It was unquestionably a great cataclysm. It did not entirely create the ideas that were to dominate European societies in the following generations. However, it destroyed the old order and radicalized the continent, making Europe more receptive to all kinds of radical and dangerous ideologies.
World War One helped establish the myth that all wars are pointless. I don’t believe that this is true. All wars may be unpleasant, but some of them may be necessary, or at least the lesser of several evils. However, many of the things that took place during WW1 really were pointless. The senseless mass slaughter of Verdun, Somme and other places undermined the belief in old truths. In the long run it opened the continent up for moral relativism and cultural pessimism.
It’s likely that none of Europe’s military and political leaders in the summer of 1914 wanted a protracted and extremely bloody war lasting more than four years. Not in France, Britain, Italy, the German Empire, the Austro-Hungarian Empire, the Russian Empire or any of the other state combatants. Yet a protracted and extremely bloody war is what they got. Europe’s senior leaders made many foolish and erroneous decisions. Even though the Germans received the major part of the blame, these mistakes were not exclusive to one country.
Globalization was a major issue in the years before WW1, just as it is today. It was believed that trade, travel and international connections would make war impossible. That prediction was wrong then. It may well be wrong now.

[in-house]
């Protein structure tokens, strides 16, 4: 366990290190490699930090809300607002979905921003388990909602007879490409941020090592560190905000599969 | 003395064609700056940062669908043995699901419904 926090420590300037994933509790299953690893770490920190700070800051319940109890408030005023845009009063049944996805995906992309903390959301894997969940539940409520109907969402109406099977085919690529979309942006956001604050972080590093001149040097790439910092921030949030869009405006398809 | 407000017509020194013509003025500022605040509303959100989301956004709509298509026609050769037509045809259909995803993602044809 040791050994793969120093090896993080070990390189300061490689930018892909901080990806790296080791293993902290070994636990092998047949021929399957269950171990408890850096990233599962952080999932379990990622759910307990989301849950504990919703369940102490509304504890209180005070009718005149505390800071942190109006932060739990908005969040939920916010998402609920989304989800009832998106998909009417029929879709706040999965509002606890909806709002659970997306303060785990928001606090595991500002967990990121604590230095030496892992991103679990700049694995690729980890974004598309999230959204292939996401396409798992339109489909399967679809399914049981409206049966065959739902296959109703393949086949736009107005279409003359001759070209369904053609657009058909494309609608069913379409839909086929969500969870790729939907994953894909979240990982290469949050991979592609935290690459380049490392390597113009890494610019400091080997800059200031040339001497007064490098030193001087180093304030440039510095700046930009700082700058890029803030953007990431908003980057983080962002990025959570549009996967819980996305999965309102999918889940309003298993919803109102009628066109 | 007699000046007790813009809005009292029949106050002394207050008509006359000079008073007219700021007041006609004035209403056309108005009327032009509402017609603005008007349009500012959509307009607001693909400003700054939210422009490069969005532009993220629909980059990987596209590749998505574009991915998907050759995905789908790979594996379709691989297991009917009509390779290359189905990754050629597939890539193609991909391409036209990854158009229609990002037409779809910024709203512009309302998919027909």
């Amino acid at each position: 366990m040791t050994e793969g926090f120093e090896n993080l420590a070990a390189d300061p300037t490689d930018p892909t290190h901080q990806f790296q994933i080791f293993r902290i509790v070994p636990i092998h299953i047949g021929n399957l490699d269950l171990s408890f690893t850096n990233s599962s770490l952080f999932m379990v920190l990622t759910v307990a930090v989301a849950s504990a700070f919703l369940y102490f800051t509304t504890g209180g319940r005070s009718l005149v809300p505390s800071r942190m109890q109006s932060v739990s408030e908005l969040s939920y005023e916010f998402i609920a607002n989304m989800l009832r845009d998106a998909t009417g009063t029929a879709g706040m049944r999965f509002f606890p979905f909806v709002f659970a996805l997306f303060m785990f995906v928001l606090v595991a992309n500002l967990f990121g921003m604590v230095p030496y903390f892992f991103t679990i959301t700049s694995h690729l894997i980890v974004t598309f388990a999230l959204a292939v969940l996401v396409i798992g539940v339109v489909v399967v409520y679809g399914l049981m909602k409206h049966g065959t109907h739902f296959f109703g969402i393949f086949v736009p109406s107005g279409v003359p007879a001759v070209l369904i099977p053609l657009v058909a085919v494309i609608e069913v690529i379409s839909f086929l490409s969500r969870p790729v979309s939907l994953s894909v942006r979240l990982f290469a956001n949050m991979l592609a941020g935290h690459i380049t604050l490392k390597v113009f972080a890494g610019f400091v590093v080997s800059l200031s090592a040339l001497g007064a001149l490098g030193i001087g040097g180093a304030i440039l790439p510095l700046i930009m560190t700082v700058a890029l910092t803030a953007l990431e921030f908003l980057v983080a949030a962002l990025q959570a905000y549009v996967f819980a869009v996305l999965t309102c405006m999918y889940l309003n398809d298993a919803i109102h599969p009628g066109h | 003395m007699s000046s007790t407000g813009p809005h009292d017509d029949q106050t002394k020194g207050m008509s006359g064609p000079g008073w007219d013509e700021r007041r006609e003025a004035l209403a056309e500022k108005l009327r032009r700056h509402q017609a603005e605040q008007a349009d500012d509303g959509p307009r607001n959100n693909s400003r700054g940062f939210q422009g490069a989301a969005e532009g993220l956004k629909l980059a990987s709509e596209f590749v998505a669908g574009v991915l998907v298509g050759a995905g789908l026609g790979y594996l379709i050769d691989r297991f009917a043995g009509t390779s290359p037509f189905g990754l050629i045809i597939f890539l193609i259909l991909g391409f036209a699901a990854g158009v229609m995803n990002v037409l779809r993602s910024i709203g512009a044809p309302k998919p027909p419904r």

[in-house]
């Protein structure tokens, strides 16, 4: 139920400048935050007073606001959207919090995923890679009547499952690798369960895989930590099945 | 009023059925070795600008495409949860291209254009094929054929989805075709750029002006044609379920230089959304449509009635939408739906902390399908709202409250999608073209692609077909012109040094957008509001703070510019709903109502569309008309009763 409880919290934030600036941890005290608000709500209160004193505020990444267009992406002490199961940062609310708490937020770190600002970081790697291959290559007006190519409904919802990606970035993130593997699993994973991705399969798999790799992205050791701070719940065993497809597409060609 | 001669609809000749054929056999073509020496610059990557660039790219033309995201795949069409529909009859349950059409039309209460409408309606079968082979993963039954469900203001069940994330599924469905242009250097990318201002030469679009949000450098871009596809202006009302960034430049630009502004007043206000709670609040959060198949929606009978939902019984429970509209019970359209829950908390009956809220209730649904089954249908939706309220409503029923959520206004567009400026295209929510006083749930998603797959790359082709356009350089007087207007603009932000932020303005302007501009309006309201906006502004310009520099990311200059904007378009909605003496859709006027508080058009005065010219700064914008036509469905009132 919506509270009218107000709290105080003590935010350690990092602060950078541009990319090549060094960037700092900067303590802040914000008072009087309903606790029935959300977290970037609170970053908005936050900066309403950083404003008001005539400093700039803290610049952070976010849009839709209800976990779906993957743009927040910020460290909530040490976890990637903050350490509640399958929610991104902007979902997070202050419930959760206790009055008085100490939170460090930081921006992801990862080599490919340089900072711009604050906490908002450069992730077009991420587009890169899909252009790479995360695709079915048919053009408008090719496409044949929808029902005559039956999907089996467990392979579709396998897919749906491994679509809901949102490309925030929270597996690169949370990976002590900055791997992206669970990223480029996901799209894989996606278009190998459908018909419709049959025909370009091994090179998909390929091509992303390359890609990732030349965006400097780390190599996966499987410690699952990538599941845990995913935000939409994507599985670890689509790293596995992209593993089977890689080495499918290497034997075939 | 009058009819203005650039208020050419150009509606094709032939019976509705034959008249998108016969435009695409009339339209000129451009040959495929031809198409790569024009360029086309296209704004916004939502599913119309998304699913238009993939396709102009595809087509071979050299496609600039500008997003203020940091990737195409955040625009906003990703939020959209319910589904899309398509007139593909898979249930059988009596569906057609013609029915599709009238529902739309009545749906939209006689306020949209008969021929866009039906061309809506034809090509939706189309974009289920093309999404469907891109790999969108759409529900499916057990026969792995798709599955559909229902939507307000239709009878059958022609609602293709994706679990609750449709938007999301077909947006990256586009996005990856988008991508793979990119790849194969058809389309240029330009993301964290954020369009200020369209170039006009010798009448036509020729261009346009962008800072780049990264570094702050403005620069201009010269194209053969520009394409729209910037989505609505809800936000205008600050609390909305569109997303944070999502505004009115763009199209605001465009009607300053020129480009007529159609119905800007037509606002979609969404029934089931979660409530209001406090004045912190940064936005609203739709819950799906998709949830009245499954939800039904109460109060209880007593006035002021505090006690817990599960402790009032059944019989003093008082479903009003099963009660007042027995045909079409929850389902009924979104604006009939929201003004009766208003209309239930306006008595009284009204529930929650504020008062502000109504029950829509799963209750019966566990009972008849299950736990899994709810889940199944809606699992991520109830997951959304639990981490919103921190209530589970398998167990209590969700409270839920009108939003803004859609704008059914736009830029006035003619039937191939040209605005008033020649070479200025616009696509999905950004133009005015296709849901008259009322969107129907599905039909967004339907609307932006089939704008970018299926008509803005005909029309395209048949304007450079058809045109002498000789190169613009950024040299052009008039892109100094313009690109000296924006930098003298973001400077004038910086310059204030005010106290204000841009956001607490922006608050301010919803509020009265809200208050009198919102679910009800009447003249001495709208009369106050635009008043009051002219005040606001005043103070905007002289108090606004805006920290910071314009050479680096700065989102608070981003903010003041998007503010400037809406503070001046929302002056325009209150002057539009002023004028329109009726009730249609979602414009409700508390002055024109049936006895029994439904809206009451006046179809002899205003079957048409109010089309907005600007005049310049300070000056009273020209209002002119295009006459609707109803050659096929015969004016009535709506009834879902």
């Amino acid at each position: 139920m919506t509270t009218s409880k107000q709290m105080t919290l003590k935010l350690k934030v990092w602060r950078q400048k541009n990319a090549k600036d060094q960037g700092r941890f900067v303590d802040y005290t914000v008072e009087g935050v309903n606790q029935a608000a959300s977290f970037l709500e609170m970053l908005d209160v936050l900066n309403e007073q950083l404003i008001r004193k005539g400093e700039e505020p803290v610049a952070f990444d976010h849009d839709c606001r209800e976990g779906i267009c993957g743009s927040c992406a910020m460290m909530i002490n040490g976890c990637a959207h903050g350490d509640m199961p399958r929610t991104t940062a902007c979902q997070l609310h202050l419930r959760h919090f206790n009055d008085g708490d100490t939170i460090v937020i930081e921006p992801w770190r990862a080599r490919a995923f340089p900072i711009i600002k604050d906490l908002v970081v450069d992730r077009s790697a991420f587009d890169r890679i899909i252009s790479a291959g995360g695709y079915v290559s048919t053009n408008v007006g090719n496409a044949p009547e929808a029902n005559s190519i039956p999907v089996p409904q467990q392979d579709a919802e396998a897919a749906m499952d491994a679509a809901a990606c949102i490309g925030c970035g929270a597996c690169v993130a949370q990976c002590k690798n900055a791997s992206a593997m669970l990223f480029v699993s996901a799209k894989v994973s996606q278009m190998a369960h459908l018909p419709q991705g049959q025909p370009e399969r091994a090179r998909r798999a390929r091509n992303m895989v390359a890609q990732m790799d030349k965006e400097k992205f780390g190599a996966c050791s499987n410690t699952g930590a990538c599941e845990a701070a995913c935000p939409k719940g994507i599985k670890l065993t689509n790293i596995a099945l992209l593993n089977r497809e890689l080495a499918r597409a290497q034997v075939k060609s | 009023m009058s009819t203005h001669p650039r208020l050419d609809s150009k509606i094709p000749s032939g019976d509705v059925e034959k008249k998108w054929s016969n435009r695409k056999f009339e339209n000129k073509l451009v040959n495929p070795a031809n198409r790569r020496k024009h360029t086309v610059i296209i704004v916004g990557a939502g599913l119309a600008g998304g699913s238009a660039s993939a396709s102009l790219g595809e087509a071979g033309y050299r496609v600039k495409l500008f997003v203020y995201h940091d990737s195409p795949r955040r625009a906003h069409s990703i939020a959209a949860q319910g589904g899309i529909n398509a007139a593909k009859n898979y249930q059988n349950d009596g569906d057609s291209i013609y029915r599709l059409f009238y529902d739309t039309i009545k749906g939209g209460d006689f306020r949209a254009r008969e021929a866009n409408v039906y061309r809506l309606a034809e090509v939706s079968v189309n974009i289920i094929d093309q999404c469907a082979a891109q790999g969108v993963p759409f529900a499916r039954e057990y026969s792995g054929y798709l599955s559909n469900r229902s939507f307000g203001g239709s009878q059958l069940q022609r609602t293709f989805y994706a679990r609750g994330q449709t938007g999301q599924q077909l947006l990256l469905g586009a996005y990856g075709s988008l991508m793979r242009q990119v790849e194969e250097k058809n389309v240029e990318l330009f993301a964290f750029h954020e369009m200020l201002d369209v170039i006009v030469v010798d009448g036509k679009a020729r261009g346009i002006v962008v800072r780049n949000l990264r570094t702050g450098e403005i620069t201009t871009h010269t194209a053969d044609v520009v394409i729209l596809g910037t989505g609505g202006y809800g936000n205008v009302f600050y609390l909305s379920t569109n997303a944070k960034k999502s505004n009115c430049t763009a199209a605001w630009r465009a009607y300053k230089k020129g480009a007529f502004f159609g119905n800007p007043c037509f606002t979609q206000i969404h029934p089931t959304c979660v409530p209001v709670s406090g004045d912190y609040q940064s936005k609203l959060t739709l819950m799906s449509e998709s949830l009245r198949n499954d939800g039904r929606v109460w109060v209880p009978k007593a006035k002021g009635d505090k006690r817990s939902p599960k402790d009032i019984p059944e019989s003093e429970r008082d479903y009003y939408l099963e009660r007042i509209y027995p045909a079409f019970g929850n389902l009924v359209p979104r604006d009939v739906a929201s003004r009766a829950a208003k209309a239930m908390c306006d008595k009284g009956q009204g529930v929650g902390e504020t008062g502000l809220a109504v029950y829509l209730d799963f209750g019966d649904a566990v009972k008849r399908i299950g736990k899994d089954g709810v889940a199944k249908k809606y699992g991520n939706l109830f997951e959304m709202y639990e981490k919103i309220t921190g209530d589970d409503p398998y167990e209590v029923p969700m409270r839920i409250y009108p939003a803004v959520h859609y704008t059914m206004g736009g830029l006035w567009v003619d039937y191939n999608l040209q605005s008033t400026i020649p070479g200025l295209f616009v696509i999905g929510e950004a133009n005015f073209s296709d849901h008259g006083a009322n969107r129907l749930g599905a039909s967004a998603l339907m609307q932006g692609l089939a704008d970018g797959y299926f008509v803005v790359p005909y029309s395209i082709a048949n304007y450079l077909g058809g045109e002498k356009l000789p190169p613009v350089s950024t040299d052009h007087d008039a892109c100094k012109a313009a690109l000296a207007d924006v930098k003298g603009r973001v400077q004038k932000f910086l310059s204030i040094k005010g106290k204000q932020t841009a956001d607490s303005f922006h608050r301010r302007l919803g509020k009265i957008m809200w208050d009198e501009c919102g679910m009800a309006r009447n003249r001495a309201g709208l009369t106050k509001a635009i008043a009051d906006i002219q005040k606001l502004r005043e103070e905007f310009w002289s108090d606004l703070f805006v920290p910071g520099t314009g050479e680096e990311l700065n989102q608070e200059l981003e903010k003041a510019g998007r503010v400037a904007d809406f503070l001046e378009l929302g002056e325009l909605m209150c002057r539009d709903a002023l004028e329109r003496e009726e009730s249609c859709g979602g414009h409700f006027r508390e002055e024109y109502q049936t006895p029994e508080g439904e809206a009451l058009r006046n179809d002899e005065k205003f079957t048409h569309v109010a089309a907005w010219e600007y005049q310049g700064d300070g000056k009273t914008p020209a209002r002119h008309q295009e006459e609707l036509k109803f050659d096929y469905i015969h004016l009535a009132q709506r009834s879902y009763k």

In the early 1900s, nationalism was used to fuel the passions of the masses. A century later, Western elites are suppressing nationalism and dismantling European nation-states. Instead of creating empires by colonizing other peoples, they are now trying to create an empire, the EU, by allowing other peoples to colonize Europe. Their policies have not yet led to bloodletting similar to what took place in the trenches between 1914 and 1918. Yet the conflicts due to Multiculturalism and mass immigration are still in their infancy. Their long-term result is hard to predict, but likely to be very destructive.
In Berlin, Amsterdam, Brussels and Paris, a rising number of people live in fear of violence from immigrant gangs in the streets. A few generations ago, Great Britain was the heart of one of the greatest empires the world has ever known. Now, Muslim immigrant gangs rape and abuse girls and children on a nearly industrial scale in cities across Britain. The ruling elites seem to react to this with the same casual indifference as they did to men rotting in the trenches during the First World War. They feel sure of their grasp of power.
Tsar Nicholas II of Russia probably felt sure of his grasp of power in the spring of 1914. A few years later he was gone, and his regime swept away. One can only hope that once the EU finally collapses, those who pick up the pieces are better men than those who exploited the power vacuum left behind after Tsar Nicholas.
Europe may or may not need another Charles Martel. But the continent does not need another Lenin.